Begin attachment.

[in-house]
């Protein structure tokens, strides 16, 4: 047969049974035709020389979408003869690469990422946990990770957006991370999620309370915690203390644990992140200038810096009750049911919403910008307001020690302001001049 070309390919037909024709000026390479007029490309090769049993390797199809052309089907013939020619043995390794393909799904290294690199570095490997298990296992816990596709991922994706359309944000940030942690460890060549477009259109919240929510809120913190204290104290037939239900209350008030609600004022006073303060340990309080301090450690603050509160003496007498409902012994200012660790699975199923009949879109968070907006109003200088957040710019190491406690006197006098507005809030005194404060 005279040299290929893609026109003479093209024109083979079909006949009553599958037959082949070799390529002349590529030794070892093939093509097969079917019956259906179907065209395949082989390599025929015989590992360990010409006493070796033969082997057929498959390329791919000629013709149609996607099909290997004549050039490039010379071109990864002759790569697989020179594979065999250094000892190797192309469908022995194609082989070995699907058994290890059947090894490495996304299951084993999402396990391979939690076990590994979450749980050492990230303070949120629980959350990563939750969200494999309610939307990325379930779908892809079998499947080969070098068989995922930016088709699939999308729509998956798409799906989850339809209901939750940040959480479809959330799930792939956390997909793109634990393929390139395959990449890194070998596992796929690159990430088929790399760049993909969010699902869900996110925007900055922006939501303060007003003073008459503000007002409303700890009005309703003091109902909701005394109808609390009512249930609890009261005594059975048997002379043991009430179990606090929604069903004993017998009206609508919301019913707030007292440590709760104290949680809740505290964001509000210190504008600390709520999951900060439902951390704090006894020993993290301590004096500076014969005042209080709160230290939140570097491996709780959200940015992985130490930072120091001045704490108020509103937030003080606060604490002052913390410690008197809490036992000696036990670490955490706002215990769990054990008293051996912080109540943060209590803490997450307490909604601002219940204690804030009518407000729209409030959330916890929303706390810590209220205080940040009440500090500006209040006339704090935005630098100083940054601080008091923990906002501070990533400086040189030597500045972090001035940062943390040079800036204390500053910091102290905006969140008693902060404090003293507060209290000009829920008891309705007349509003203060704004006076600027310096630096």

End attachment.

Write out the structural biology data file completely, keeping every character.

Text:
[in-house]
């Protein structure tokens, strides 16, 4: 047969049974035709020389979408003869690469990422946990990770957006991370999620309370915690203390644990992140200038810096009750049911919403910008307001020690302001001049 070309390919037909024709000026390479007029490309090769049993390797199809052309089907013939020619043995390794393909799904290294690199570095490997298990296992816990596709991922994706359309944000940030942690460890060549477009259109919240929510809120913190204290104290037939239900209350008030609600004022006073303060340990309080301090450690603050509160003496007498409902012994200012660790699975199923009949879109968070907006109003200088957040710019190491406690006197006098507005809030005194404060 005279040299290929893609026109003479093209024109083979079909006949009553599958037959082949070799390529002349590529030794070892093939093509097969079917019956259906179907065209395949082989390599025929015989590992360990010409006493070796033969082997057929498959390329791919000629013709149609996607099909290997004549050039490039010379071109990864002759790569697989020179594979065999250094000892190797192309469908022995194609082989070995699907058994290890059947090894490495996304299951084993999402396990391979939690076990590994979450749980050492990230303070949120629980959350990563939750969200494999309610939307990325379930779908892809079998499947080969070098068989995922930016088709699939999308729509998956798409799906989850339809209901939750940040959480479809959330799930792939956390997909793109634990393929390139395959990449890194070998596992796929690159990430088929790399760049993909969010699902869900996110925007900055922006939501303060007003003073008459503000007002409303700890009005309703003091109902909701005394109808609390009512249930609890009261005594059975048997002379043991009430179990606090929604069903004993017998009206609508919301019913707030007292440590709760104290949680809740505290964001509000210190504008600390709520999951900060439902951390704090006894020993993290301590004096500076014969005042209080709160230290939140570097491996709780959200940015992985130490930072120091001045704490108020509103937030003080606060604490002052913390410690008197809490036992000696036990670490955490706002215990769990054990008293051996912080109540943060209590803490997450307490909604601002219940204690804030009518407000729209409030959330916890929303706390810590209220205080940040009440500090500006209040006339704090935005630098100083940054601080008091923990906002501070990533400086040189030597500045972090001035940062943390040079800036204390500053910091102290905006969140008693902060404090003293507060209290000009829920008891309705007349509003203060704004006076600027310096630096």